Moral relativism

DOI: 10.4324/9780415249126-L099-1
Version: v1,  Published online: 1998
Retrieved December 09, 2023, from

2. Meta-ethical relativism

The most heated debate about relativism revolves around the question of whether descriptive relativism supports meta-ethical relativism: that there is no single true or most justified morality. There is no direct path from descriptive to meta-ethical relativism; the most plausible argument for meta-ethical relativism is that it is part of a larger theory of morality that best explains actual moral diversity (see Metaethics §6).

Critics of meta-ethical relativism point out that moral disagreement is consistent with the possibility that some moral judgments are truer or more justified than others, just as disagreement among scientists does not imply that truth is relative in science. Some relativists are unimpressed by the analogy with science, holding that disagreements about the structure of the world can be sufficiently radical to undermine the assumption that there is an absolute truth to be found. This defence of meta-ethical relativism amounts to founding it upon a comprehensive epistemological relativism that expresses scepticism about the meaningfulness of talking about truth defined independently of the theories and justificatory practices of particular communities of discourse (see Epistemic relativism).

An alternative relativist response is to take a nonrelativist stance towards science and to drive a wedge between scientific and moral discourse. Defenders of such a morality-specific meta-ethical relativism argue that scientific disagreements can be explained in ways that are consistent with there being a nonrelative truth about the structure of the physical world while moral disagreements cannot be treated analogously. For example, much scientific disagreement may be traced to insufficient or ambiguous evidence or distortions of judgment stemming from personal interests. Relativists have argued that such explanations will not work for moral disagreements such as the ones mentioned above concerning the eating of animals, abortion, and the sacrifice of an innocent to save more lives.

In offering alternative explanations of moral disagreement, morality-specific relativists tend to adopt a ‘naturalistic’ approach to morality in the sense that they privilege a scientific view of the world and fit their conceptions of morality and moral disagreement within that view. They deny that moral values and principles constitute an irreducible part of the fabric of the world and argue that morality is best explained on the theory that it arises at least in part from custom and convention. On Wong’s view (1984), for example, a good part of morality arises out of the need to structure and regulate social cooperation and to resolve conflicts of interest. Meta-ethical relativism is true because there is no single valid way to structure social cooperation.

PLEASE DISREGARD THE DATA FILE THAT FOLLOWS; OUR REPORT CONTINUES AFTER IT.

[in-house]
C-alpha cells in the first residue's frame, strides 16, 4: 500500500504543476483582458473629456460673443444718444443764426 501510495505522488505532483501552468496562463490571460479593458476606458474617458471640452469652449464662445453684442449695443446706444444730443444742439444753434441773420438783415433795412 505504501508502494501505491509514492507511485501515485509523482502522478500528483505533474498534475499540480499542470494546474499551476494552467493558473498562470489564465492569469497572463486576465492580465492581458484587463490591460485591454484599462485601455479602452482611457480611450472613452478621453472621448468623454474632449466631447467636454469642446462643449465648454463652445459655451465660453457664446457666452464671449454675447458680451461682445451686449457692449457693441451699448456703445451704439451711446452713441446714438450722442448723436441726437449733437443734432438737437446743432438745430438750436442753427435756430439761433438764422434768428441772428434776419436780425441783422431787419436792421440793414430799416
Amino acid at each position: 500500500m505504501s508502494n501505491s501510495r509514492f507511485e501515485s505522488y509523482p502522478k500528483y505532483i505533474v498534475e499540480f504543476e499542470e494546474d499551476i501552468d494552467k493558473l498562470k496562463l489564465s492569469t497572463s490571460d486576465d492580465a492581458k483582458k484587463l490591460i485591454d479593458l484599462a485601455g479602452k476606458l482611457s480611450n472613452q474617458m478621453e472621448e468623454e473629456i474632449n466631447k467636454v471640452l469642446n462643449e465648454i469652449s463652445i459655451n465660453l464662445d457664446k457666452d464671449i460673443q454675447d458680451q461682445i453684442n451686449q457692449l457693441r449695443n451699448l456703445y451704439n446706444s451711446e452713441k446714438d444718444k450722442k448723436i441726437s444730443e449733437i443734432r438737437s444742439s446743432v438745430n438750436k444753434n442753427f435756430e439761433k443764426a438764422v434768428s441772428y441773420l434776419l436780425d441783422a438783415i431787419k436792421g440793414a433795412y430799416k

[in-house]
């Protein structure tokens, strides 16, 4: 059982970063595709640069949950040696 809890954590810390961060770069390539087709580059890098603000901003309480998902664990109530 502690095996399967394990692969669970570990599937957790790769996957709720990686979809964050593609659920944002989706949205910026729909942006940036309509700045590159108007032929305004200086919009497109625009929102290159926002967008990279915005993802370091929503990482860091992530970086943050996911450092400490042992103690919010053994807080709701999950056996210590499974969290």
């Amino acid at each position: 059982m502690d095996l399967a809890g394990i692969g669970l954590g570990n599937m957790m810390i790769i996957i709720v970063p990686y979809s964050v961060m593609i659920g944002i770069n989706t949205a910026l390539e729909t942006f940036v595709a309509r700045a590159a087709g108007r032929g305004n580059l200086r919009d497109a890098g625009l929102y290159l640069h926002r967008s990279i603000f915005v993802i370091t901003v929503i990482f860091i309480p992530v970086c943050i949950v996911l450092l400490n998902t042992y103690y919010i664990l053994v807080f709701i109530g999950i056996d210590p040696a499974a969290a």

Morality-specific relativism divides into cognitive and non-cognitive versions (see Moral judgment §1). On C.L. Stevenson’s emotivist view (1944), for example, moral discourse merely expresses emotion and influences the attitudes and conduct of others (see Emotivism). Cognitive relativists, such as Mackie, Harman, Foot and Wong, interpret moral judgments as expressing belief, on the grounds that moral judgments are often argued or judged true or false on the basis of reasons. Within cognitive relativism, there are those who believe that there is no single true morality because more than one morality is true, and those who believe that there is no single true morality because all are false. J.L. Mackie (1977) represents the latter camp, on the ground that while morality actually arises out of custom and convention, the meanings of moral terms presuppose a mistaken reference to sui generis properties that provide everyone with a reason for acting according to morality (see Value, ontological status of). Other cognitive relativists see no need to construe moral terms as containing a reference to nonexistent properties and instead tie their cognitive content to certain standards and rules.